Olmert deputy urges talks on future of Jerusalem

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JERUSALEM, Oct 8 (Reuters) Prime Minister Ehud Olmert's deputy said today that Israel should be prepared for future negotiations with the Palestinians over dividing Jerusalem and ceding authority over some of its holiest sites.

Vice Premier Haim Ramon made the comments as Israeli and Palestinian negotiators opened talks at a secret location in Israel over a joint document they hoped to present at a US-sponsored conference on Palestinian statehood.

Nabil Abu Rdainah, an aide to Palestinian President Mahmoud Abbas, told the official WAFA news agency that the talks are meant to chart a course toward comprehensive peace. Diplomatic failure, he said, could ''drown the region in violence''.

Ramon's public comments on the most sensitive issues in the conflict have stoked speculation he is floating trial balloons on behalf of Olmert ahead of the international gathering expected to take place in Annapolis, Maryland.

''Wouldn't it be the right deal today for the Palestinians, the Western world and the international community to recognise (Israel's) annexation of ... (Jewish) neighbourhoods as part of Jerusalem, and for us to quit the Arab neighbourhoods,'' Ramon told Israel Radio.

He said talk of ceding control over holy sites in Jerusalem's Old City, which he referred to as the ''holy basin'', was premature for now. But Ramon added: ''We need to say there will be a special regime in the 'holy basin', which we will talk about in the future.'' Olmert and Abbas agreed last week the joint document would be the basis for final-status negotiations that would begin after the conference in mid-to-late November.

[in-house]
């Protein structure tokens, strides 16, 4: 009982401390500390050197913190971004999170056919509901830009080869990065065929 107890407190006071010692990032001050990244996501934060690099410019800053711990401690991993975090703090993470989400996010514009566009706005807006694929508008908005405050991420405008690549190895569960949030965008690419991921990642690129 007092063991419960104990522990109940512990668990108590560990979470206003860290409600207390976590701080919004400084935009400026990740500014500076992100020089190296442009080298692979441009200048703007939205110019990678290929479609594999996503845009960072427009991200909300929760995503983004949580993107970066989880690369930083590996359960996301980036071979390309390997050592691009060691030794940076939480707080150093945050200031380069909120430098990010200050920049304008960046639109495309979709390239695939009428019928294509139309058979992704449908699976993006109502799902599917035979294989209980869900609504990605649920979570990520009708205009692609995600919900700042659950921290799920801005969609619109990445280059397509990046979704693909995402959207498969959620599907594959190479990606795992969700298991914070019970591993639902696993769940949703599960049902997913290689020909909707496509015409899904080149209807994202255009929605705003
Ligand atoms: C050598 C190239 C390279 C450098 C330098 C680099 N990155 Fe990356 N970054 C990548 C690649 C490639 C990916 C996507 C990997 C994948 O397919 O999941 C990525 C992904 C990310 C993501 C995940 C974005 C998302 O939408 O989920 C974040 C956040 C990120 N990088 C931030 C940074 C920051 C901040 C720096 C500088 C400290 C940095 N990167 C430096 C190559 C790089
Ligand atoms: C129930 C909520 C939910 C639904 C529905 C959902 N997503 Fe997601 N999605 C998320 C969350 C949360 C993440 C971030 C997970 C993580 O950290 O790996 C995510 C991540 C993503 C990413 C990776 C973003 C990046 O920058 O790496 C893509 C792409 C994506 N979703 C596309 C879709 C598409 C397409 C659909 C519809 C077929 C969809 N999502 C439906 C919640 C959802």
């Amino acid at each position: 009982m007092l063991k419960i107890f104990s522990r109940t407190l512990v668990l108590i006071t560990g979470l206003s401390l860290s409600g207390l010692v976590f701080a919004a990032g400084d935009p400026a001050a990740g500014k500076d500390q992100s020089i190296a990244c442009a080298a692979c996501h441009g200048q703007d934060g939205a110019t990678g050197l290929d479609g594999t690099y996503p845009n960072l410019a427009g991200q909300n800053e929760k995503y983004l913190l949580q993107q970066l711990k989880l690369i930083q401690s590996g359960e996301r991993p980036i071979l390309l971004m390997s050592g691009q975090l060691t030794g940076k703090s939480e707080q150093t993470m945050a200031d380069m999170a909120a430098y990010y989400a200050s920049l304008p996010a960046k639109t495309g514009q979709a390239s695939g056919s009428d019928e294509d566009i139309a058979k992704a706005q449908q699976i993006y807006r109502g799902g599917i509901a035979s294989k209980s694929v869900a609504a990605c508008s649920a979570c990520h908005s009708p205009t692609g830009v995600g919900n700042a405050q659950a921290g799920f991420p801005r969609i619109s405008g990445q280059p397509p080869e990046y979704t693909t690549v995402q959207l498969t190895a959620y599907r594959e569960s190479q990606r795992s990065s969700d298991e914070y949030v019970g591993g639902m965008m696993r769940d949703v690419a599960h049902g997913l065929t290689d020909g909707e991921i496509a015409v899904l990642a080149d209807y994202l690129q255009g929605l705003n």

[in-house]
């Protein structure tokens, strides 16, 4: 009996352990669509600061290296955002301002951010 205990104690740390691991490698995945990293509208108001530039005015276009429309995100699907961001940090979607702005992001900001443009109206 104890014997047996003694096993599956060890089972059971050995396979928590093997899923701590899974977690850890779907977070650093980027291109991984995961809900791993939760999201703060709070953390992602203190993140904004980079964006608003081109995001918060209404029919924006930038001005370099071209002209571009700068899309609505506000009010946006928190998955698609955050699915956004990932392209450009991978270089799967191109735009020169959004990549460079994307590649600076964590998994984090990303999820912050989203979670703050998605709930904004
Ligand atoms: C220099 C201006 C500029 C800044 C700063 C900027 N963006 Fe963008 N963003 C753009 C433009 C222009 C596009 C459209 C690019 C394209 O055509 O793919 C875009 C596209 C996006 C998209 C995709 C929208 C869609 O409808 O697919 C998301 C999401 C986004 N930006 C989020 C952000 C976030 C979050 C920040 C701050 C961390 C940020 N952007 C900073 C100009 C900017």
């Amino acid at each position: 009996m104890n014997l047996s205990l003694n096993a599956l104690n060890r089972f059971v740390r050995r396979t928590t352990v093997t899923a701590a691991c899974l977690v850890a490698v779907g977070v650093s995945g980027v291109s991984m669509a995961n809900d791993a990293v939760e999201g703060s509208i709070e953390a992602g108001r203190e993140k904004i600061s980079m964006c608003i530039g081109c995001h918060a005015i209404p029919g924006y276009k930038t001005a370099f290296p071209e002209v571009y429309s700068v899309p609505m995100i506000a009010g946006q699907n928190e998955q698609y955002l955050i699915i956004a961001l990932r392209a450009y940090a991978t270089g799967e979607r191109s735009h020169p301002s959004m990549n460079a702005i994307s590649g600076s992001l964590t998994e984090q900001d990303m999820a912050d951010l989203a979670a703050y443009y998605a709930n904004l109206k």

Final-status talks -- over the borders of a future Palestinian state and the fate of Jerusalem and millions of Palestinian refugees -- broke down in early 2001 amid violence.

Abbas wants to bring any deal before the Palestinian people for a referendum, but it is unclear how that would be done with his secular Fatah faction in control only in the occupied West Bank after Hamas Islamists seized the Gaza Strip in June.

Ramon is one of Olmert's closest confidants, but the prime minister, weakened by corruption scandals and last year's Lebanon war, has not committed publicly to his deputy's ideas.

PRESSURE Olmert has sought to lower expectations for the conference, seeking a broadbrush joint statement to deflect pressure from coalition partners who oppose dividing Jerusalem and making moves to bolster Abbas, who wants a more detailed document.

Strategic Affairs Minister Avigdor Lieberman, the leading far-right member of Olmert's centrist coalition government, said he was prepared to trade some Palestinian areas within Jerusalem for Jewish settlement blocs in the occupied West Bank.

But Lieberman ruled out dividing or ceding authority over the Old City, site of Judaism's Western Wall and Islam's al-Aqsa mosque and Dome of the Rock.

Ramon said Olmert's government would not accept a formal ''right to return'' for Palestinian refugees to what is now Israel. But he said some Palestinians could request permission to return to Israel ''on the basis of charity and mercy''.

Ramon expressed hope that his proposals would win support within Olmert's cabinet, both from leading left-leaning and right-wing parties. ''It seems to me that it's reasonable and not too far-fetched,'' he said.

REUTERS PD RK1835

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